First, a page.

"Now look at this," grinned my father's friend, proffering a photo album. "That's from your dad's first year, hunting with us." As I settled back against the rustic Maine log-cabin wall, I marveled at the 30-year-old print. There stood five of this year's hunting party, younger then than I am now, smiling into the future.
"I remember this," I said, tapping the album with a forefinger. "I was seven. Dad didn't come home with a deer that year, but he did the next one."
"He had a lot to learn back then," replied my new hunting buddy, winking in my father's direction.
"Well, I still do," I sighed.
As a newbie, my challenge is to apply the theoretical knowledge I've gained working for the NRA to actual field conditions...something I've done with, shall we say, varying degrees of success.
I'd been very proud of the location I'd picked to set up in the mornings-a trail through the dense, immature forest that lay between a swampy thicket where deer might bed down and a stand of oaks. They'll have to pass through here, I thought, if they want those acorns. I found a likely-looking tree, sat with my back to it, and drew my knees up. I rested my gun, a Browning X-Bolt Micro Hunter chambered in 7mm-08 Rem., on my knee and kept it pointed in the general direction of the two clear shooting lanes I had.
I had made two errors, though, without knowing it: First, I had set up far too close; and second, I had made an assumption about deer and their movements.
You see, every other time I have seen deer in the wild, I've never heard them. They've always simply appeared, like ghosts, moving with eerily silent grace. So when I heard a racket coming from the thicket that terminated about 10 yards behind me, I figured that it simply had to be one of the other 10 hunters in our party. CRASH-THUMP, it went, CRASH-THUMP. I could have sworn that I heard the creaking of boot leather and the clicking of a rifle sling. I wonder which one of them it is, I mused, as I lowered the rifle down into my lap so my muzzle wouldn't be pointed directly at my fellow hunter when he appeared. Tilting the muzzle harmlessly towards the earth, I thought, I really wish he'd waited until later to come through here, whomever it is. He's going to scare all the deer off.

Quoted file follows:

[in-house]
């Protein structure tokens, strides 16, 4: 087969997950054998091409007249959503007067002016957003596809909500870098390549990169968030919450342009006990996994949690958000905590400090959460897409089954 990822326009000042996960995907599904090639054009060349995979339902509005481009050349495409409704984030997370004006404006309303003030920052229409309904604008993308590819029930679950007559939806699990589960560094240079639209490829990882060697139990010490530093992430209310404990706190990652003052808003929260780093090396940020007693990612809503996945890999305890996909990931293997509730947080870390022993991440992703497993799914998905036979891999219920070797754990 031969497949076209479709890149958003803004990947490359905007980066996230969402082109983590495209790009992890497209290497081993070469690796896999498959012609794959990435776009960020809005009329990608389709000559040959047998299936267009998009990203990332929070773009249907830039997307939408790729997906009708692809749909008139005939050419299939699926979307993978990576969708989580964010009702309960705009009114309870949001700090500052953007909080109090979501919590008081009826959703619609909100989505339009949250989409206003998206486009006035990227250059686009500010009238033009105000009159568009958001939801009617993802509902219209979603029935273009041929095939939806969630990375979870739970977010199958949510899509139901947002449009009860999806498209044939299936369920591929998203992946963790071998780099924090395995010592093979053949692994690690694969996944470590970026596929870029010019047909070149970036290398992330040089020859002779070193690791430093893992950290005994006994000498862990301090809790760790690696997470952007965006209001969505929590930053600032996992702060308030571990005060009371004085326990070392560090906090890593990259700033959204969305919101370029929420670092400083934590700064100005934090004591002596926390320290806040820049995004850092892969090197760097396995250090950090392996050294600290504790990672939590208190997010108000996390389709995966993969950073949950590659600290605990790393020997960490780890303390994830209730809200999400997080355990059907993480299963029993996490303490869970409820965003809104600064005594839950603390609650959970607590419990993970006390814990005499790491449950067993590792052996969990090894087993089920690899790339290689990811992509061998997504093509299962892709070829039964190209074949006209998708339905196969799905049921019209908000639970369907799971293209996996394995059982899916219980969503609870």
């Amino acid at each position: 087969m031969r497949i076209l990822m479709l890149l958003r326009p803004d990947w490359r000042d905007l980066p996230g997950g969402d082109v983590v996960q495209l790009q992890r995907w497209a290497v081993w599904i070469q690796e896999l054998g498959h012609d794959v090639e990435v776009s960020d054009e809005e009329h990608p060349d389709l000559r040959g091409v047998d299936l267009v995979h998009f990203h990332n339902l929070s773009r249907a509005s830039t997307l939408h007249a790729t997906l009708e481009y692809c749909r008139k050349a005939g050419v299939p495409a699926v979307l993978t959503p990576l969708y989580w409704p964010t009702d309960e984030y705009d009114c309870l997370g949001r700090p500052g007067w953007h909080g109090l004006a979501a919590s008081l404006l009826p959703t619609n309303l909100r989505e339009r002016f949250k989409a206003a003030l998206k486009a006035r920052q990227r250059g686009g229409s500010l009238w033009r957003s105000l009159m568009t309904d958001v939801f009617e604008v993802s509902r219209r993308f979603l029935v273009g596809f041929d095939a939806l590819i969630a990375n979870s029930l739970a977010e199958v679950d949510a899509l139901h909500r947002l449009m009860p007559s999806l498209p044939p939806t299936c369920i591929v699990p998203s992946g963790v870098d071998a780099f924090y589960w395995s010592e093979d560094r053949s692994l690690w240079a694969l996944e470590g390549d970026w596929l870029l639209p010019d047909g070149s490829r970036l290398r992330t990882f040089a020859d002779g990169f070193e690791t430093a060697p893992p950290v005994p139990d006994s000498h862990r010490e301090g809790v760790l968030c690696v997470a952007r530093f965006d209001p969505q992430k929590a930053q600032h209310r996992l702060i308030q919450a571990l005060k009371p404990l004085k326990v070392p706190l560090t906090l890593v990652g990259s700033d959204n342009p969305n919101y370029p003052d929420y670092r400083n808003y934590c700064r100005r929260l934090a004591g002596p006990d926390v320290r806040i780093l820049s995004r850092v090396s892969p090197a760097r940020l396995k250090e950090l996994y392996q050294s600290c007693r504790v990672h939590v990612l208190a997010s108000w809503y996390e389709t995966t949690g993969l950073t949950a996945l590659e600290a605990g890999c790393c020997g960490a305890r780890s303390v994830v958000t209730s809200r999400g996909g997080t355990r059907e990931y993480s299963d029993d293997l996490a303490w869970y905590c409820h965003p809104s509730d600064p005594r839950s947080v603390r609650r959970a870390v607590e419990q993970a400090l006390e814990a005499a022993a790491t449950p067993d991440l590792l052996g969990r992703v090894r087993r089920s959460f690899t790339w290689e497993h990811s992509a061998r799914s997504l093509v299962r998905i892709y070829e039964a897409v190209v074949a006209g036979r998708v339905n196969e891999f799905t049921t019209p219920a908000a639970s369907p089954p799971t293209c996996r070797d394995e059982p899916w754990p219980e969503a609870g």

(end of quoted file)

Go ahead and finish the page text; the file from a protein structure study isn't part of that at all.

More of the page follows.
And then "he" appeared, right in front of me, 30 feet away. Not a person. A spike buck. Big-bodied and healthy-looking; not a trophy, to be sure, but legal. And staring right at me.
For the first time, I came to really believe in the power of camouflage. Although I was close enough to hit that spike with a paper airplane, as long as I held still, the buck didn't seem aware of my presence. Trying to force the surge of adrenaline down, I waited for it to lower its head before I began...slowly...to bring the rifle back up. He alerted, snorted, then dropped his head again, sniffing the leaf litter for acorns.
Slowly, infinitesimally, arms trembling with the effort, I brought the rifle to my knee, socking it into my shoulder. Some tiny motion caught his eye, though, and his head snapped back to attention. We stared into one another's eyes for a nerve-tautened eternity. Then he looked away.
I lowered my head to the rifle's stock. I can't use the scope, I realized. The buck is too close; I can't see anything but fur! I refocused down the length of the barrel, thinking, at this range, I know I can do this. One finger eased up to the safety...then clicked it off.
The Browning has a lovely safety. It's intuitive, easy to operate and very quiet. The problem was that I was not only dealing with an animal with ears like satellite dishes, I was dealing with an animal with ears like satellite dishes that was in study-hall-gossip range. The tiny, well-oiled click unleashed an explosion of wildly bucking haunches, flying hooves and white flag, held at full mast, disappearing faster into the brush than I'd thought possible...long before my forefinger ever found the trigger.
Disconsolate, I slumped against that tree for the rest of the morning. I never did see another legal buck on the rest of that trip, but I learned a valuable lesson: Bucks do make noise.